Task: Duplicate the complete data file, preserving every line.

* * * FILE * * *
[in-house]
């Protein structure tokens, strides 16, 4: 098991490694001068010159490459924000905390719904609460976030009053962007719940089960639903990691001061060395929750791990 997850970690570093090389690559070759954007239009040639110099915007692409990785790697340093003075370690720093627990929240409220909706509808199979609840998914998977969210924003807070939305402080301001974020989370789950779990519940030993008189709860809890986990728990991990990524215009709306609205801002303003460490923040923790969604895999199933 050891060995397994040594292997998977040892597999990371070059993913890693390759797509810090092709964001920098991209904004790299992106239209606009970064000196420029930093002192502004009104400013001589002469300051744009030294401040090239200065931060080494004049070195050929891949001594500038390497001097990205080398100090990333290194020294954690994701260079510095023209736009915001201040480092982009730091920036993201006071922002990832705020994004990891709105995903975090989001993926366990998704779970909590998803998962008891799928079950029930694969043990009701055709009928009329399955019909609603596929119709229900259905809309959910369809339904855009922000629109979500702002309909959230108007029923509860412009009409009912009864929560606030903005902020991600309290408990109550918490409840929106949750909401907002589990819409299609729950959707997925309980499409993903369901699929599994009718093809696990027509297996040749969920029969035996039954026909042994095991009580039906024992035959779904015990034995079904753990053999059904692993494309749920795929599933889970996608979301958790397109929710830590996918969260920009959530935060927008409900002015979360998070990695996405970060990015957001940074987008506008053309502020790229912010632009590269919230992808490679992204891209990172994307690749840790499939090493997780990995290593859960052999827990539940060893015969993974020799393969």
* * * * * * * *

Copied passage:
[in-house]
């Protein structure tokens, strides 16, 4: 098991490694001068010159490459924000905390719904609460976030009053962007719940089960639903990691001061060395929750791990 997850970690570093090389690559070759954007239009040639110099915007692409990785790697340093003075370690720093627990929240409220909706509808199979609840998914998977969210924003807070939305402080301001974020989370789950779990519940030993008189709860809890986990728990991990990524215009709306609205801002303003460490923040923790969604895999199933 050891060995397994040594292997998977040892597999990371070059993913890693390759797509810090092709964001920098991209904004790299992106239209606009970064000196420029930093002192502004009104400013001589002469300051744009030294401040090239200065931060080494004049070195050929891949001594500038390497001097990205080398100090990333290194020294954690994701260079510095023209736009915001201040480092982009730091920036993201006071922002990832705020994004990891709105995903975090989001993926366990998704779970909590998803998962008891799928079950029930694969043990009701055709009928009329399955019909609603596929119709229900259905809309959910369809339904855009922000629109979500702002309909959230108007029923509860412009009409009912009864929560606030903005902020991600309290408990109550918490409840929106949750909401907002589990819409299609729950959707997925309980499409993903369901699929599994009718093809696990027509297996040749969920029969035996039954026909042994095991009580039906024992035959779904015990034995079904753990053999059904692993494309749920795929599933889970996608979301958790397109929710830590996918969260920009959530935060927008409900002015979360998070990695996405970060990015957001940074987008506008053309502020790229912010632009590269919230992808490679992204891209990172994307690749840790499939090493997780990995290593859960052999827990539940060893015969993974020799393969």